For everyone The right to protest

Activist Deanna ‘Violet’ Coco arrested at an Extinction Rebellion protest in Melbourne in 2021

When I was a young activist, more than 20 years ago, a cry would often go up at any large protest: “Take the road!” Protestors would spill off the footpath: if we moved fast enough, at least a lane or two would generally be ours. Sometimes this was a bid to not be hemmed into a dangerously narrow space by a line of police, with cars whizzing by on the other side. Sometimes, as in the case of protests like Reclaim the Streets, taking the road was the object: by interrupting the flow of vehicular traffic, we were trying to draw attention to the fact that our built environments were damagingly car-centric.

Now the stakes are so much higher, on both sides. Not only has our environment continued to be degraded to the point where the survival of a living planet is in doubt but, for those who rightly wish to protest this state of affairs, the legal penalties are now severe. A raft of anti-protest legislation has been passed by state governments across Australia in recent years, all of it in reaction to acts of civil disobedience staged by environmental activists.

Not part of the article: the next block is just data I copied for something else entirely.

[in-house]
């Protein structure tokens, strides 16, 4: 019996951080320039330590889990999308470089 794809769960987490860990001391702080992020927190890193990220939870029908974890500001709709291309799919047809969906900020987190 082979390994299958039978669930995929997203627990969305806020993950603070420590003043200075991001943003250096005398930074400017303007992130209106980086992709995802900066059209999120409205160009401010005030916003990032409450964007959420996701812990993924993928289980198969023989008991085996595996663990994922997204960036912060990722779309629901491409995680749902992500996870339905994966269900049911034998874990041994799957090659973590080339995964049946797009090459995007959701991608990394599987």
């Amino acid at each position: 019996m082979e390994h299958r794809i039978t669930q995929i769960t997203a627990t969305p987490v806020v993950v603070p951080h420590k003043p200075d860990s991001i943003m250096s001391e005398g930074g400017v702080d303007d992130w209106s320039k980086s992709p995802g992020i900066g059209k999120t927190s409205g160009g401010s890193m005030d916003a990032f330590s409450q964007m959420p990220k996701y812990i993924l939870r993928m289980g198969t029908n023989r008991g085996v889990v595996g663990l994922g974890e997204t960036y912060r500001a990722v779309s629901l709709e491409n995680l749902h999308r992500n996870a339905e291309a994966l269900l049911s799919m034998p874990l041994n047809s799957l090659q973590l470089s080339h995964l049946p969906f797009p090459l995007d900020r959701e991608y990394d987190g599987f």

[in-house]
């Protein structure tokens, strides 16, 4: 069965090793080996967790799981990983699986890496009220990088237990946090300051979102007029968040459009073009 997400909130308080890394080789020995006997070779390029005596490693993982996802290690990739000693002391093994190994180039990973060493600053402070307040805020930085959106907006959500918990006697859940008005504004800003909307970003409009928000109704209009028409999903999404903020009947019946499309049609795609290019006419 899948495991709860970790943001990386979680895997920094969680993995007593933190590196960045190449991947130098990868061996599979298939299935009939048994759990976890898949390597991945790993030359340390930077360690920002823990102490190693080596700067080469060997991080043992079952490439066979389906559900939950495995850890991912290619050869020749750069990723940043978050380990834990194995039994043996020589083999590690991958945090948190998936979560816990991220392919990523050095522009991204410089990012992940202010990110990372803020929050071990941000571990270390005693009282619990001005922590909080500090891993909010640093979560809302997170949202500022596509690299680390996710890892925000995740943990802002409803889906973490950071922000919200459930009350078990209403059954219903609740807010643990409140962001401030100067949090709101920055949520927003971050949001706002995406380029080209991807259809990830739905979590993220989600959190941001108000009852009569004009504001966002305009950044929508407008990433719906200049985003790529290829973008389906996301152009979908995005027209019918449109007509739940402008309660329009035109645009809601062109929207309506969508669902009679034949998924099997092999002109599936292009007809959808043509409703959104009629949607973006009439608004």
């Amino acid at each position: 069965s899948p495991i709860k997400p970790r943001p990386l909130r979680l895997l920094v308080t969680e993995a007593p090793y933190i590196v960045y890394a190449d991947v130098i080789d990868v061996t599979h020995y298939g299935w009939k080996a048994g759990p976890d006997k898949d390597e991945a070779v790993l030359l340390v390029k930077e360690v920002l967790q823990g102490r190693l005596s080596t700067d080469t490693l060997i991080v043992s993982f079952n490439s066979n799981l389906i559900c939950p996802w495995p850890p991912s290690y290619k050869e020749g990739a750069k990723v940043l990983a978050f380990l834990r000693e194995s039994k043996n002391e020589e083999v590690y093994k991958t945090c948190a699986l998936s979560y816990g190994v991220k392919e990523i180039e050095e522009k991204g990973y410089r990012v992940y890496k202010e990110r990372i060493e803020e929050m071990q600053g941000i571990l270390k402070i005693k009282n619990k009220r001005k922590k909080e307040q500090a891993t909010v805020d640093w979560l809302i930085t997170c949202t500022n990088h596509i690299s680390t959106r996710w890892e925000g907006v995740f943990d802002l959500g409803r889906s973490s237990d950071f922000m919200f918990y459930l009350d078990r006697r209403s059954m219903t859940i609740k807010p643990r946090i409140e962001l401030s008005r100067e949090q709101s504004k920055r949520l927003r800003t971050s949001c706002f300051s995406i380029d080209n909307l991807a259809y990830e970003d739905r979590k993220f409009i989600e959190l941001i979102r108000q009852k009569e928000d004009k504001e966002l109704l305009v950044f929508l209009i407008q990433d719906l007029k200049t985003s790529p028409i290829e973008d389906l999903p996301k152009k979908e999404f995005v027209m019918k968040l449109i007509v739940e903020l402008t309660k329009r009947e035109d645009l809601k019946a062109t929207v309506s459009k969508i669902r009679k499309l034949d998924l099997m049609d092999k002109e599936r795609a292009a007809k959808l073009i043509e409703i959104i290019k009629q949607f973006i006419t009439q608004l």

The jailing of 32-year-old Deanna ‘Violet’ Coco in December last year was a clear indication of the consequences of these new anti-protest laws. Coco was arrested on 15 April 2022 after a protest on the Sydney Harbour Bridge during which she parked a truck and stood on the road holding a flare, blocking one of five city-bound vehicle lanes. 

The protest, organised by activist group Fireproof Australia, came just weeks after legislation passed in the NSW parliament that targets protestors taking action at ports, railway stations, on bridges, tunnels or “major roads”, who now face fines of up to $21,000, or two years’ jail, for actions that disrupt or obstruct traffic, including pedestrian traffic. 

In early December 2022, Coco was sentenced to 15 months prison with a minimum non-parole period of eight months, and was also denied bail while she waited for an appeal of her sentence. Denial of bail was reversed on appeal, but Coco still faces the possibility of a jail term.